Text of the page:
"Maybe it's a sign of weakness when I don't know what to say" - We Belong, Pat Benatar
The desk had felt familiar, and the familiarity had lingered in her fingertips, trickling into the palms of her hands with the consistency of slowly falling rain. If she brought her hands together now the residue from one would transfer to the other and were she to possess enough strength (she did; she thought she did) to look down at her palms she would see the expanse of decade upon decade spread out against the map of her own skin, a detailed account of her life playing across the imperfections, indentations and lines which came from age. To anyone else they would appear to be nothing more than hands, but to her, there was so much more.
She had stayed there at the desk for almost forty-five minutes, situating pens, papers, computer wires, photo frames and other things into their proper places, not where they had been on her previous desk, the one now covered in blood and impossibly destroyed, but where she had kept them once upon a school day ago, where the sun had shone brighter against navy blue and gold and had almost seemed to reflect, and the future had been thrilling because then it was a blank sheet of parchment paper and she held all of the markers in bright, brilliant colors, some of which she had never seen before, and there was no limit to what she could create with them.
The bright colors had come to follow her in a soft, blended train, a rainbow of memories visible only to her mind's own eye, but the smile on her lips, tucked into the corner of her mouth like a whispered secret, turned more than one curious head and sparked more than one blossoming rumor of a conversation. Instead of stopping to diffuse it with a sharp glare or dagger-filled remark she took a breath and a chance and let them have their fun, let the rumors run wild because for right now, the colors were too bright to be diffused or diluted by questions.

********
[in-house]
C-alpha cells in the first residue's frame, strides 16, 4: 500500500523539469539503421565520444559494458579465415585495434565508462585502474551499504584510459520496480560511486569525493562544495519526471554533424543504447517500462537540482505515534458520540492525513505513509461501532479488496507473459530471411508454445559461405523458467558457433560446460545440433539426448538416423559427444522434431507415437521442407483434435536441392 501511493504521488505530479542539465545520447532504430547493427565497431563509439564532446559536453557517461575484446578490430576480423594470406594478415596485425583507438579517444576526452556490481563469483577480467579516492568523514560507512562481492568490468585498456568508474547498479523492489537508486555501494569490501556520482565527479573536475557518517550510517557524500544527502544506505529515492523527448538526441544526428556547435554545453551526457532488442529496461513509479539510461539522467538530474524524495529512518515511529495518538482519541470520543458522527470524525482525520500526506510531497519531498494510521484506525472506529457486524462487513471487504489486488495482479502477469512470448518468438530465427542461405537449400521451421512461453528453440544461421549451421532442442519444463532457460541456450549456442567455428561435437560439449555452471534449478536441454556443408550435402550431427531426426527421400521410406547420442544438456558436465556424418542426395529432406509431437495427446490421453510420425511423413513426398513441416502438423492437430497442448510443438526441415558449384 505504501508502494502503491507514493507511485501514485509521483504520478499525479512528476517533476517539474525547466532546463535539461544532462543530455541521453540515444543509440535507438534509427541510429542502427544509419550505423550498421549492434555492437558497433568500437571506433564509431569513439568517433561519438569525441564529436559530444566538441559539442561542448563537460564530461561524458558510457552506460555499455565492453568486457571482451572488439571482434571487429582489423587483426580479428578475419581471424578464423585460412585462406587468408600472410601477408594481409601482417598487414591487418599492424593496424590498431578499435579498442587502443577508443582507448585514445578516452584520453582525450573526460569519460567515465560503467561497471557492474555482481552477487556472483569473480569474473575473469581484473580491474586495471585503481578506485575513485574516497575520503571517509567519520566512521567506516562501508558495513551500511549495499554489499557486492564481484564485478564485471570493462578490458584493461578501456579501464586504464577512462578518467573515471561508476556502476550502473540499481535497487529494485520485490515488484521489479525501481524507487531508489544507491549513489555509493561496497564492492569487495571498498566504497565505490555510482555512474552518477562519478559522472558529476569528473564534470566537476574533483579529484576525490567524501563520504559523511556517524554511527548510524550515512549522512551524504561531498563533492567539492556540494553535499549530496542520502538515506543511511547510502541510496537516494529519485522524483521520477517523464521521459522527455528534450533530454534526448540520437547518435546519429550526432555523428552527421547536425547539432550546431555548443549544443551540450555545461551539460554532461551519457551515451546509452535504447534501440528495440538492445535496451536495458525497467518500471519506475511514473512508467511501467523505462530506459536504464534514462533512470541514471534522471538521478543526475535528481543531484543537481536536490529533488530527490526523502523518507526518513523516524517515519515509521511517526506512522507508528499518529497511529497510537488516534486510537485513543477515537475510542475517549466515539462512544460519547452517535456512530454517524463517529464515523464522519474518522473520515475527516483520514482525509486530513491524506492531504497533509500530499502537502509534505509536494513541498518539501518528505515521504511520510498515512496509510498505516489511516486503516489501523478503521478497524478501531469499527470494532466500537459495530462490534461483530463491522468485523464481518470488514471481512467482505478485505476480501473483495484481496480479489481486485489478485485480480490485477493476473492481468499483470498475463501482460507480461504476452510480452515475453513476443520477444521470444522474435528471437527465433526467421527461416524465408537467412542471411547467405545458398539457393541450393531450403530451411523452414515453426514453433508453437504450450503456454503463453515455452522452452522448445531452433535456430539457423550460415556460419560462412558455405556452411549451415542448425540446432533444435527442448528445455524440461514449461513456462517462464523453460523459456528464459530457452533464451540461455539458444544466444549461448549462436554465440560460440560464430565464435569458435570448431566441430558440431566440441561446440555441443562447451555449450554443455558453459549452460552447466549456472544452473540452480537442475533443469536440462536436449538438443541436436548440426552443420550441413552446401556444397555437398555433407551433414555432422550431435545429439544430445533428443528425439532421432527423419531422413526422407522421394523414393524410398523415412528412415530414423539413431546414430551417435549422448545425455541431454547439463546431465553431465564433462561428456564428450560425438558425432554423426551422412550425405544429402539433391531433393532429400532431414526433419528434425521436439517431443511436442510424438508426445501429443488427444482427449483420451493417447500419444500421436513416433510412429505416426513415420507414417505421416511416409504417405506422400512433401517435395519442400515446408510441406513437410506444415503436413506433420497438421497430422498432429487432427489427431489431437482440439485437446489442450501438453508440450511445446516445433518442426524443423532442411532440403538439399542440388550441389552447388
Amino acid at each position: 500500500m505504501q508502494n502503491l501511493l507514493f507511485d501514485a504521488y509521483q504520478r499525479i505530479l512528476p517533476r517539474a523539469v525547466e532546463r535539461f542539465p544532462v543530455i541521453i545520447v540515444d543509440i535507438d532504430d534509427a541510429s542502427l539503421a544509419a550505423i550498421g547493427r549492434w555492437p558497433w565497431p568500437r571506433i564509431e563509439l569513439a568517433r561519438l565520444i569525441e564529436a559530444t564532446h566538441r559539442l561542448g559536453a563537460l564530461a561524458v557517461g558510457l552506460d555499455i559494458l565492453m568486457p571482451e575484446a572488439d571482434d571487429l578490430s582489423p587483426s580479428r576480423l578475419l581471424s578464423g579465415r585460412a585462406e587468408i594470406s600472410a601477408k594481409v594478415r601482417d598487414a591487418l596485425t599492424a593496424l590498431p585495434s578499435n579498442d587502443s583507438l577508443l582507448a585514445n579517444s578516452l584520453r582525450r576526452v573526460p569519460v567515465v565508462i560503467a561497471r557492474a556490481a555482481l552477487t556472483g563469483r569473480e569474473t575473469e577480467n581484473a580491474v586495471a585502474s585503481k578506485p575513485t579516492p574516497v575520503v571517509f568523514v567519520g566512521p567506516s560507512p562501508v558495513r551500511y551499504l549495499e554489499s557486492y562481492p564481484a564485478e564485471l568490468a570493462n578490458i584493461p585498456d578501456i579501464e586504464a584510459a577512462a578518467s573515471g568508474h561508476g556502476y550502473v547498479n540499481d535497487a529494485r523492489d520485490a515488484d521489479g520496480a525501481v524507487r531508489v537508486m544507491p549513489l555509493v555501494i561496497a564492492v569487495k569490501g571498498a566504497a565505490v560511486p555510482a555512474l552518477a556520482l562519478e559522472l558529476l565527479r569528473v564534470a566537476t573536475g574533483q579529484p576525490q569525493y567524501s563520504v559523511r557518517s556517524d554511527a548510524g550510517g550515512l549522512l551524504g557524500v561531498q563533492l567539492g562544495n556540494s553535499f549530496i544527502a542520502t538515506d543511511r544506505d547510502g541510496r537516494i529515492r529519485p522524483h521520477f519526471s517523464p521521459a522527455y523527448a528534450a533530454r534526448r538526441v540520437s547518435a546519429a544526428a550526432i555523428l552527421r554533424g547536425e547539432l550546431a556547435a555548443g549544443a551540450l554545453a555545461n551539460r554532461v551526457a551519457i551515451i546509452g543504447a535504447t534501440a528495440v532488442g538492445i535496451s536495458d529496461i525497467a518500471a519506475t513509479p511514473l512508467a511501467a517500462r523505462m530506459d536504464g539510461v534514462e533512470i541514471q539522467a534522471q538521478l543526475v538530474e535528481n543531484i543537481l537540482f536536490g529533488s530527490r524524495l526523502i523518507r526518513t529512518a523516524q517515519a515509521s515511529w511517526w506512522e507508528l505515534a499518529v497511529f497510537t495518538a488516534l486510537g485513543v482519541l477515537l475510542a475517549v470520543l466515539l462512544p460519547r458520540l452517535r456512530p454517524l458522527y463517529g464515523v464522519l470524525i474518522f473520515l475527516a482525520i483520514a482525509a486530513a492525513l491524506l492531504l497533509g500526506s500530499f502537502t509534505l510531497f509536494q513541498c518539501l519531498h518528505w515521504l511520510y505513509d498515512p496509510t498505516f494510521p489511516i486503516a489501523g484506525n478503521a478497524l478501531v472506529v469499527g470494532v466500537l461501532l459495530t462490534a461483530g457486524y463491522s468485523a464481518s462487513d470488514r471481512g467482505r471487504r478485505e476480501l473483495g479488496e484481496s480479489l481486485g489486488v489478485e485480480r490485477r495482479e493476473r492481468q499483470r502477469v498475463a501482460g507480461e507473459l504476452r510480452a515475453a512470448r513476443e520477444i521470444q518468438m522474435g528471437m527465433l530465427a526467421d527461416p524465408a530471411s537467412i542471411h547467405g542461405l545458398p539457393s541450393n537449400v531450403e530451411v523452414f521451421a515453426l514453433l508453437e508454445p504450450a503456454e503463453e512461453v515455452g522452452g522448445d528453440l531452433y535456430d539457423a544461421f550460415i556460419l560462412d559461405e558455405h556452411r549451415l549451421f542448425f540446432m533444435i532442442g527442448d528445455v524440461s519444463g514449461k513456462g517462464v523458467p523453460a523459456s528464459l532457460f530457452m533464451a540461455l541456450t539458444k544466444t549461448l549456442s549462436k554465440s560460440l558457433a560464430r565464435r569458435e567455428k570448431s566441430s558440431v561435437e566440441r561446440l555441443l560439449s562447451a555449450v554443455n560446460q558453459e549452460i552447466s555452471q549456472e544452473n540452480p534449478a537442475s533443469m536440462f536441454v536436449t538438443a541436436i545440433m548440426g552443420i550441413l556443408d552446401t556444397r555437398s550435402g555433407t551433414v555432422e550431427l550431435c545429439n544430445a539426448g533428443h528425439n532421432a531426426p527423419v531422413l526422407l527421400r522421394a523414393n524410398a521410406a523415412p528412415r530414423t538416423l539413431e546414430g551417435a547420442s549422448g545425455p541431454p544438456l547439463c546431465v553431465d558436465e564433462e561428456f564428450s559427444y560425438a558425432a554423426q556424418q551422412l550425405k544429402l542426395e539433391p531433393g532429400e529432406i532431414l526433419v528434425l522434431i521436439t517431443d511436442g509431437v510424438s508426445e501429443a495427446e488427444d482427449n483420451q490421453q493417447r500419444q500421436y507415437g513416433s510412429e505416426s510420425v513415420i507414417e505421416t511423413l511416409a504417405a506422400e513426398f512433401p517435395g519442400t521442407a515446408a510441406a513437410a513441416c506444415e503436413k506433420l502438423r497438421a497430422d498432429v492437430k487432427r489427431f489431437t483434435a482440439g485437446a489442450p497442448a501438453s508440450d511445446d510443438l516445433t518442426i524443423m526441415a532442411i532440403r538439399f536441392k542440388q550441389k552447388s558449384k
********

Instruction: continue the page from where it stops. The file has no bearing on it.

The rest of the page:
In the elevator there was no time in which to think, not because she didn't need to but because the ride was short, shorter than it had seemed to be in the past, and when the doors opened she swore the colors in the glass-reflecting corridor were brighter than they had been two hours ago, the last time she had seen them. The floor might have seemed different, too, had she stopped to look down at it but her eyes were fixed on the glint of one glass wall at the end of the hallway.
What she would say had become irrelevant, because she knew where it would begin and from there it would fall into place, one color at a time. Thinking in words was one way to approach a diagnosis and a proposal for a new endocrinology department, but thinking in colors was a better way right now because colors could be seen and felt, and their warmth carried on what seemed to be a bit longer. Cuddy had experienced a long, dry spell of emptiness when no touching words had come to her and in the back of her mind she recognized the possibility words would be a better way to think in, but for now she was holding on to the colors.
The glass of the doors and office reflected a slight image of her own face back at her and because of that small convenience a dozen or so offices in the whole hospital had to call their own she was able to see the smile on her own face the way others must have seen it, young and filled with hope and words which were meant for warmer times than the New Jersey weather outside. She could see that reflection, and then the way it changed to a startled, then pained mask not grotesque but something that she never wanted to see again.
Now the only color she could see was blonde, a shade of blonde which was not found in nature because cosmetic companies thought it better to create new colors instead of try to enhance ones already found. Blonde came attached to what appeared to be an artificial shade of coloring to the skin and a smile too white to be made without other assistance - everything about this was false - but his smile wasn't, and neither was his laugh.
The world changed to shades of gray and the words she had been ready to speak stopped somewhere in her throat, close to choking her with their sudden presence, and in that moment she lost all grasp on what she had been wanting to say. The words disappeared, down some fleeting cavern of memory and with them went the colors, and now there burned the question as to whether or not they would ever come back again.
The hallway swallowed up the echoing of her footsteps, faster now, chasing her, and she let herself run the last few steps to the elevator because if the echo didn't reach her ears then she could pretend she hadn't seen it.
At least, she could for now.
Muse: Dr. Lisa Cuddy
Word Count: 863